- © The Mineralogical Society Of America
The recognition of abundant and widespread hydrothermal activity and associated unique life-forms on the ocean floor is one of the great scientific discoveries of the latter half of the twentieth century. Studies of seafloor hydrothermal processes have led to revolutions in understanding fluid convection and the cooling of the ocean crust, the chemical and isotopic mass balance of the oceans, the origin of stratiform and statabound massive-sulfide ore-deposits, the origin of greenstones and serpentinites, and the potential importance of the subseafloor biosphere. Stable isotope geochemistry has been a critical and definitive tool from the very beginning of the modern era of seafloor exploration.
Early suggestions of possible submarine hydrothermal activity date from the late 1950s when a number of investigators were debating the importance of “volcanic emanations” as a factor in the widespread occurrence of manganese nodules and other ferromanganese oxide deposits on the seafloor. Arrhenius and Bonatti (1965), in their classic paper, Vulcanism and Neptunism in the Oceans, stated the following:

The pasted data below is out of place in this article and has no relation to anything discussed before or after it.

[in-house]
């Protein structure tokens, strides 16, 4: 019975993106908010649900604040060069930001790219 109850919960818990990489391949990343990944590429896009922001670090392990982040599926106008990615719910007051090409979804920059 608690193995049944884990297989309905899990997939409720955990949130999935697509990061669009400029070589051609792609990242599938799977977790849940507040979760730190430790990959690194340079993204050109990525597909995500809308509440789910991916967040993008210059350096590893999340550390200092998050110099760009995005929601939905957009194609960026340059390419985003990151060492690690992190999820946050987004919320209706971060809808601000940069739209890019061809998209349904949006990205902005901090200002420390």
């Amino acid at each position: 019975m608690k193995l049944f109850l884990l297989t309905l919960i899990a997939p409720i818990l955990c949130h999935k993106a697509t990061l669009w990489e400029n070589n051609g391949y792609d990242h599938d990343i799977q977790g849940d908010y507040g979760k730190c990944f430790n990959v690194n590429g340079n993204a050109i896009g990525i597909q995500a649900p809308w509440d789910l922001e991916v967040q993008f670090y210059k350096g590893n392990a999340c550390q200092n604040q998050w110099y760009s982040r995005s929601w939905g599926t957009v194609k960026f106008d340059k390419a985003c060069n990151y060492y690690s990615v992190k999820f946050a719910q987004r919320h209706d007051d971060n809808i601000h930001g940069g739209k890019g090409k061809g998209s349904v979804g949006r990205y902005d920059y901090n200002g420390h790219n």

“The origin of authigenic minerals on the ocean floor has been extensively discussed in the past with emphasis on two major processes; precipitation from solutions originating from submarine eruptions, and slow precipitation from sea water of dissolved elements, originating from weathering of continental rocks. It is concluded that in several marine authigenic mineral systems these processes overlap.”
Bostrom and Peterson (1966), in another classic, published evidence for extensive and widespread Fe-rich metalliferous sediments on the seafloor with a distribution strongly correlated with the mid-ocean ridges (Fig. 1⇓). They stated:
“On the very crest of the East Pacific Rise, in equatorial latitudes--particularly 12° to 16°S, the sediments are enriched in …